In 2018, our co-founder and head of design, Kevin Dee, wrote a blog post titled, "Color, The Nitty Gritty". In his piece he explored the complex and nuanced process of selecting shell and lining colors, and why we chose Standard Gray for our lining.
The topic of color is an interesting and complex one. Of course, we all have our opinions about what we like or what we think looks good. But there are an astounding number of variables involved in selecting and quantifying a specific color in the realm of industrial design. Things like ambient lighting conditions, angle of viewing, and the presence of adjacent colors are all variables that can change the color appearance of an object. Add to this the fact that the perception of any given color is highly subjective between individual observers (even under identical viewing conditions) and the topic of color gets even more nebulous. For those interested in the topic, Josef Albers’Interaction of Coloris a fascinating read.
When Jack and I look at color for EVERGOODS, it’s fun to draw out a line plan that includes smokey blues and mustard yellows. But very quickly the reality of ordering volume casts its shadow on the decision making. Every fabric, zipper and width of webbing carries a minimum order for the mill to produce it in a color. Assuming these raw material minimums can be met, the cut and sew factory then imposes its own minimums on how many finished units must be ordered of each color or color combo to justify the machine setup and handling that’s required to manufacture a finished product in multiple color-ways. So, unless your company is placing rather large orders, it can be difficult to offer a large color selection to end customers. This is one reason why most everything is available in black. As a relatively small brand, EVERGOODS puts significant effort into delivering a thoughtful product line using as few different raw materials as possible. This kind of operational efficiency makes sense for any size company, but becomes less critical with larger ordering volumes and can be viewed by some as a hindrance to product design.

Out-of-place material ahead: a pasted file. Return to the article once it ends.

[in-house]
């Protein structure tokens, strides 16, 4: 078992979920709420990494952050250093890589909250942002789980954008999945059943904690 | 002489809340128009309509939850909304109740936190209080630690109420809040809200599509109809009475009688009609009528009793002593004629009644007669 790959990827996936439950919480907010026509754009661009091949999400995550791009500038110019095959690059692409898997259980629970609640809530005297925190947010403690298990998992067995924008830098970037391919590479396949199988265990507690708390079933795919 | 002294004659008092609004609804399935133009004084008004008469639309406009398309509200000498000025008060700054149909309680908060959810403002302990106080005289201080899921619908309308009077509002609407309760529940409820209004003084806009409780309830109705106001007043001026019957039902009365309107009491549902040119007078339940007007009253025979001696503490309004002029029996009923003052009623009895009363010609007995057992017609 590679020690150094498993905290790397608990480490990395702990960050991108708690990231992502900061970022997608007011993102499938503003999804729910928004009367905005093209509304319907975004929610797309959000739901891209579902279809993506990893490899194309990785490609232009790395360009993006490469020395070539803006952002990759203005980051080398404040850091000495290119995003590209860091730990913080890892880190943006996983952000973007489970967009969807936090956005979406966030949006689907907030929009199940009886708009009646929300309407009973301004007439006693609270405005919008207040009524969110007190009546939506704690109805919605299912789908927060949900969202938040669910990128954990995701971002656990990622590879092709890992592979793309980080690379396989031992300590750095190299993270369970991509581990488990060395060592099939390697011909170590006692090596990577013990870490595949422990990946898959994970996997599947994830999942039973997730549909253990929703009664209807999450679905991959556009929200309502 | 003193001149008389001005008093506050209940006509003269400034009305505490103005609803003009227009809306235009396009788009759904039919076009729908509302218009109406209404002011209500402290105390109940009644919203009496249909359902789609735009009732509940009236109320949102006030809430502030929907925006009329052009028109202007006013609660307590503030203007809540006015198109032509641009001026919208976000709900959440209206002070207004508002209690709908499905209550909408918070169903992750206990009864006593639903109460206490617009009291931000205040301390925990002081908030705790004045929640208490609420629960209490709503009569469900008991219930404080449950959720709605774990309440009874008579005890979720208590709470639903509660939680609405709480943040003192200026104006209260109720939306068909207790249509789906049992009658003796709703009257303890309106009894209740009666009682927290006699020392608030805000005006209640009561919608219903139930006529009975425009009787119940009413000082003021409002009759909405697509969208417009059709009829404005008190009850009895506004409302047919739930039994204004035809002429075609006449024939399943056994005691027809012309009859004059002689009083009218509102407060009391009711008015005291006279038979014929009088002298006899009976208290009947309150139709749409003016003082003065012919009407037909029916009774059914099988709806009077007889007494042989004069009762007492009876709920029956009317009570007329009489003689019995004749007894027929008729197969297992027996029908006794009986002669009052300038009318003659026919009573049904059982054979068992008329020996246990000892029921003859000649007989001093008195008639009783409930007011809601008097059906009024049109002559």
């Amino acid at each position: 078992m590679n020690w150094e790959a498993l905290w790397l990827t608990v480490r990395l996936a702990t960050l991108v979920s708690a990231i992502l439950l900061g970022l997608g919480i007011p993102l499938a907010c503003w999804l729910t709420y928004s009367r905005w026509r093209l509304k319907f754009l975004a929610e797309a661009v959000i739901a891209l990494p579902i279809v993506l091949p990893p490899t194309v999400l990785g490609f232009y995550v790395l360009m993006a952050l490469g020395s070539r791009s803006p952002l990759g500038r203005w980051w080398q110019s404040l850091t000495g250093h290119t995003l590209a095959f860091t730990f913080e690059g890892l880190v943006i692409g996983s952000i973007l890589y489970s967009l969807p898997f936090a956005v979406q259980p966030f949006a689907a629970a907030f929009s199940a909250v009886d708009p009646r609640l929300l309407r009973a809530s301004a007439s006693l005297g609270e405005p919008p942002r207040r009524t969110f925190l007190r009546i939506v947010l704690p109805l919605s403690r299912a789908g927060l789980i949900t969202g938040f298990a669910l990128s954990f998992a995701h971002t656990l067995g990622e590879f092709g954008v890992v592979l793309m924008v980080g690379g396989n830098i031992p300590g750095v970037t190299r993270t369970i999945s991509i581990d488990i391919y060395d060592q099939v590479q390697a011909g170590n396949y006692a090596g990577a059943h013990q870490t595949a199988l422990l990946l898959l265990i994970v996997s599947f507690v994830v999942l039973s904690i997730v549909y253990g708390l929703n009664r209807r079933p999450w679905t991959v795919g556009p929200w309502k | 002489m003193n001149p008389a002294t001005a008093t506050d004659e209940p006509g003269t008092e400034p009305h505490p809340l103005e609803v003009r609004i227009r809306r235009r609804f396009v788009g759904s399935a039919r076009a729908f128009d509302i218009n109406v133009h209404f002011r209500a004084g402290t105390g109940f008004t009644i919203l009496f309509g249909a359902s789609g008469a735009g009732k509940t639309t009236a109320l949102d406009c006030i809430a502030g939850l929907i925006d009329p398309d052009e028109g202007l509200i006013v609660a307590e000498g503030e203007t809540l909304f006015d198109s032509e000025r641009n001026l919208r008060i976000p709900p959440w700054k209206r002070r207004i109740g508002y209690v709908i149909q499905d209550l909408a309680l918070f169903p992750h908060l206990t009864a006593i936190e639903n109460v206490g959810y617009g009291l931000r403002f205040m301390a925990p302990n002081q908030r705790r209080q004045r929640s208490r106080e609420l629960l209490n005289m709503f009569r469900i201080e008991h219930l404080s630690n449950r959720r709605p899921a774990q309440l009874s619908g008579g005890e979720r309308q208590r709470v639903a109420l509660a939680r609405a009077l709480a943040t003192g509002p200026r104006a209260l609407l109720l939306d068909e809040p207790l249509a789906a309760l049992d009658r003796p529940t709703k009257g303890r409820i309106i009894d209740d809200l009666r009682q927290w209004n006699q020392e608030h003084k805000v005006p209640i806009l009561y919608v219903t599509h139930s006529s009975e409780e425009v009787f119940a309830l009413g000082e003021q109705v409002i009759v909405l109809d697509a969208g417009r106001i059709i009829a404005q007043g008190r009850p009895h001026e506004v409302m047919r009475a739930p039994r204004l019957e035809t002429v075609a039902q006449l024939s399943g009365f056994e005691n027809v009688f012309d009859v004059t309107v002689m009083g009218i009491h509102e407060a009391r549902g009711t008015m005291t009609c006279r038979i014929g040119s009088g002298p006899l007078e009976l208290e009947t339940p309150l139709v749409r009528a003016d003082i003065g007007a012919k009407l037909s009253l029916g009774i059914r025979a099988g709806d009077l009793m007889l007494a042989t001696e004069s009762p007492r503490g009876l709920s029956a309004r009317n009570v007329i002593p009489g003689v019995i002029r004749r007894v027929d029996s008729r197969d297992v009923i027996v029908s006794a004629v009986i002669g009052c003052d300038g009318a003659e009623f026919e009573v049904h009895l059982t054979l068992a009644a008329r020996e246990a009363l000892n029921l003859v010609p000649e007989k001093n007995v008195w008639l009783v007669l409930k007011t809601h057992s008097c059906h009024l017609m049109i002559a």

One of our main color goals for this year’s production was to set a lining color standard for the brand. Having a lighter colored interior has been part of our design since day one. In regard to the interior of our backpacks, it was time to ask, “What should the priorities of a lining color be?”. Other than not looking repulsive, helping the interior of the bag and its contents be more visible ranked highly.
When making design choices like this, whenever practical, I find it extremely valuable to make firsthand observations, even if I think I know what the outcome will be. Often things turn out more or less as you’d expect them to, so it’s tempting to convince yourself that crafting an experiment or going into the field isn’t worth the time and effort. But the benefit of bearing firsthand witness cannot be overstated, and generally pays off with one or two peripheral observations. These interesting little side effects help to flesh out your understanding of the whole, but they’re things you simply wouldn’t have thought of without seeing them.
For example, after gathering a random collection of small objects from pockets and desktops and placing them behind black, white and gray meshes, I found that their exact colors became more difficult to discern. At a glance and obscured through a screen an object will fall into being seen as either a “light thing” or a “dark thing” relative to its surroundings. This gives further strength to the argument for a neutral gray construction as light and dark objects both stand out against it, while objects right in the middle can still fall back on chromatic contrast (being a different color) to aid differentiation.
Standard Grey Layup
Another interesting thing that I noticed is that white mesh obscures the color of objects behind it more than black. This may owe to the fact that white mesh is actually reflecting more light back at your eyes when you’re really just trying to see past it. Like standing in the glare of a car’s headlights, trying to see the driver. This is why most tents use a dark colored bug screen in the windows, it’s easier to see through. Same with the screens in your home or apartment. In the end, we felt that neutral gray gave the most positive results across our evaluation.
So, with the goal of increasing visibility to an unspecified and ever-changing packing list, EVERGOODS has approved the use of Standard Gray for all backpack interiors moving forward.
Once we came to understand the properties of this non-color, we sort of fell in love with it. Standard Gray felt modern and clean without being sterile. It has a versatility that seems to fit into every environment and look right with any outfit. It feels as universal as black, but infinitely more interesting. Jack and I wanted to offer something other than black this year, and we’re proud of our work so far. With the support of every one of our customers to date, we’ve been able to keep product design at the heart of the business. If you’ve made it this far, thanks for taking the color journey with us. Jack and I are committed to keeping a product-driven point of view as we continue to build EVERGOODS.
Now five years later, using the same principles behind Kevin's process in 2018, we applied the beautiful Standard Gray color to our Transit Packing Cube 8L. Used primarily within our backpacks and duffel, TPC8 is now clad in a easy-to-find color for quick plucking and repacking.